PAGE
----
The substantial benefits secured through the historic China Australia Free Trade Agreement (ChAFTA) are set to start flowing from 20 December, the Minister for Trade and Investment Andrew Robb has today announced.

This follows a critical ‘exchange of notes’ in Sydney between Australia’s Ambassador-designate to China Jan Adams and Chinese Ambassador Ma Zhaoxu which formally confirms that both Australia and China have now fulfilled their respective domestic requirements to enable ChAFTA to enter into force.

Mr Robb said this was a most significant moment as the government’s key objective – despite a very tight timeframe – was to see ChAFTA operational before the end of 2015.

“This will deliver a very material early harvest for our exporters in the form of two rounds of annual tariff cuts in quick succession. The first round of tariff cuts will occur on 20 December followed by a second round on 1 January 2016,” he said.

“This will save our exporters hundreds-of-millions-of-dollars in extra tariff payments next year alone compared to if entry into force had been delayed until sometime in 2016. The National Farmers’ Federation estimates our agriculture sector alone is set to save around $300 million.”

Mr Robb said this outcome would immediately enhance our competitive position in the world’s second biggest economy which will be good for growth and job creation. Our dairy industry for example expects ChAFTA to result in 600-700 extra dairy jobs in the first year alone.

“This is the most favourable trade deal that China has done with any developed economy and it will put us in the box seat to further capitalise on China’s rising middle class and increasing demand for the types of high quality goods and services that Australia can and does provide,” Mr Robb said.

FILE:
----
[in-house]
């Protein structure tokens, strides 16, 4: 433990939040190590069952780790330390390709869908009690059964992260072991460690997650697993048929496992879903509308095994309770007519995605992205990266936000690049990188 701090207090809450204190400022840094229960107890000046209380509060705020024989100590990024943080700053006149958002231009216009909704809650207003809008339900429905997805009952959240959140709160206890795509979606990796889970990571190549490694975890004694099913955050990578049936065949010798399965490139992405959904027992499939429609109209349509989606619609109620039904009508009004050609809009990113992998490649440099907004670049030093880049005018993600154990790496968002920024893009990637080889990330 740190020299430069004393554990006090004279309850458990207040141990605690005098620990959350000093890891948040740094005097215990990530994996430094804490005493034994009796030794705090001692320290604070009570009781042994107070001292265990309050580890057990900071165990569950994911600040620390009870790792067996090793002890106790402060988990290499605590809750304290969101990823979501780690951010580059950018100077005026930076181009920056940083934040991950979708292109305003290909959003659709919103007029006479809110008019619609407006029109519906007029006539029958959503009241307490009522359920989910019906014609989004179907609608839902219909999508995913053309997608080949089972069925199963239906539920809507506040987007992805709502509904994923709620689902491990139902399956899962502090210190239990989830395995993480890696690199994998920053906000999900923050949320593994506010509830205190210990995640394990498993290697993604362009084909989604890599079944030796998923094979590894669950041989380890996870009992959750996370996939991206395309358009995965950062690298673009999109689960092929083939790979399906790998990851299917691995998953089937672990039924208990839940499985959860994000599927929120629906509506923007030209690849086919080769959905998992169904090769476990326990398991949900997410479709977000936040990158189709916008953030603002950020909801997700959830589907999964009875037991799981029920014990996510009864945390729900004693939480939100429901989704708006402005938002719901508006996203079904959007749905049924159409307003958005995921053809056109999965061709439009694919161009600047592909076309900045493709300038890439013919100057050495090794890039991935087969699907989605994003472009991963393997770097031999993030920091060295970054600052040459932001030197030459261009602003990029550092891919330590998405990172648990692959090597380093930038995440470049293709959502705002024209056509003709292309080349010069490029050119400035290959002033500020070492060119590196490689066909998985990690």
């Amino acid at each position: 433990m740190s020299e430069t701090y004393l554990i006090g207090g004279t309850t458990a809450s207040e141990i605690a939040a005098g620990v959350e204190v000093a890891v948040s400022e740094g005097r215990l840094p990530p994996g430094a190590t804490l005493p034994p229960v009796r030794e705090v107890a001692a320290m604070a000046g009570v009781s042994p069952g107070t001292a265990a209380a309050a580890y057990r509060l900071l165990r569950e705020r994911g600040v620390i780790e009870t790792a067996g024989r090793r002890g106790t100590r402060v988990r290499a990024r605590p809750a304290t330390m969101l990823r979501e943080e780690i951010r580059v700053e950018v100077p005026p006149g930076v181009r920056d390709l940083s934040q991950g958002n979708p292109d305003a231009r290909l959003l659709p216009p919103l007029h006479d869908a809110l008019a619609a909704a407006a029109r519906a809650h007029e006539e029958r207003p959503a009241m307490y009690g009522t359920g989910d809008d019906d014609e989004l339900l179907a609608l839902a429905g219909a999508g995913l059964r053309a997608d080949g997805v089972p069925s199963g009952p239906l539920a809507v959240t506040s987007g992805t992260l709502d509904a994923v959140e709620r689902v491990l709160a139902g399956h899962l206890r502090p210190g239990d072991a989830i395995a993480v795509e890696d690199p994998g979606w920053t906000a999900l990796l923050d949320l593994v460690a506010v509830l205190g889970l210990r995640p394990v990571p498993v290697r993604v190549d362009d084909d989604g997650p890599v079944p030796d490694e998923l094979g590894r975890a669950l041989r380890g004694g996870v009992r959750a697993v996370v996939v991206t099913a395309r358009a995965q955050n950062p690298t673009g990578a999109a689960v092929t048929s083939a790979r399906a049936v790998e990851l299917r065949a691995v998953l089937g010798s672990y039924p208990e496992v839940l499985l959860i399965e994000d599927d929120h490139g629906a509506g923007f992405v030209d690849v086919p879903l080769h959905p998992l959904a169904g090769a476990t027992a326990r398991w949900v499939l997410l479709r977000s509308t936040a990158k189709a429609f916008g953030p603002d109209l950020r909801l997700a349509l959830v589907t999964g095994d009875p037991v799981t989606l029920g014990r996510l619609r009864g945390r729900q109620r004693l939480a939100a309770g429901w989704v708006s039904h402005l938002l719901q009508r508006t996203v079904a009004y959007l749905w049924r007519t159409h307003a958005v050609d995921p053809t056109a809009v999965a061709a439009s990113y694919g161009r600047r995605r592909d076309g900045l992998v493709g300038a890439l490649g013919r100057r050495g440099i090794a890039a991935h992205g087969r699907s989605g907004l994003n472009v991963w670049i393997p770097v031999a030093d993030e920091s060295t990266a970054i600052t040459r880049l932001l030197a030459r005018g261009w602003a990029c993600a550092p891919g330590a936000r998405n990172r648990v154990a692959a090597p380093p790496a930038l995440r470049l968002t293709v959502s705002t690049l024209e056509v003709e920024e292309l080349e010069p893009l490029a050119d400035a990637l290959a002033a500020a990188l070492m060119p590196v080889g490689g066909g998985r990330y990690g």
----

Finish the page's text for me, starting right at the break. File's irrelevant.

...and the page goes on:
On entry into force, more than 86 per cent of Australia’s goods exports to China (worth more than $86 billion in 2014) will enter duty free, rising to 96 per cent when ChAFTA is fully implemented. 

Australian services suppliers and investors will also be able to reap the rewards of new and improved levels of access in China from 20 December. Consumers will also benefit from more affordable Chinese goods such as electronics, clothing and other household items as tariffs are eliminated.

ChAFTA’s entry into force rounds out a powerful trifecta of trade deals that the government has sealed with three of our four largest export markets – China, Japan and Korea – covering 49 per cent of our exports.

Together with the Trans-Pacific Partnership Agreement (TPP), these agreements will provide unprecedented access for innovative Australian enterprises to the world’s largest and most dynamic markets.

“In this critical post-mining boom period, the government has very deliberately pursued an aggressive trade and investment agenda to support the transition of our economy by adding diversity to what we do,” Mr Robb said.

Businesses can search for product-specific ChAFTA tariff information and guidance on rules of origin through an innovative new FTA Portal. A guide for exporting and importing goods, providing step-by-step advice ahead of entry into force, is also available.

These and other resources are available on the Department of Foreign Affairs and Trade website.

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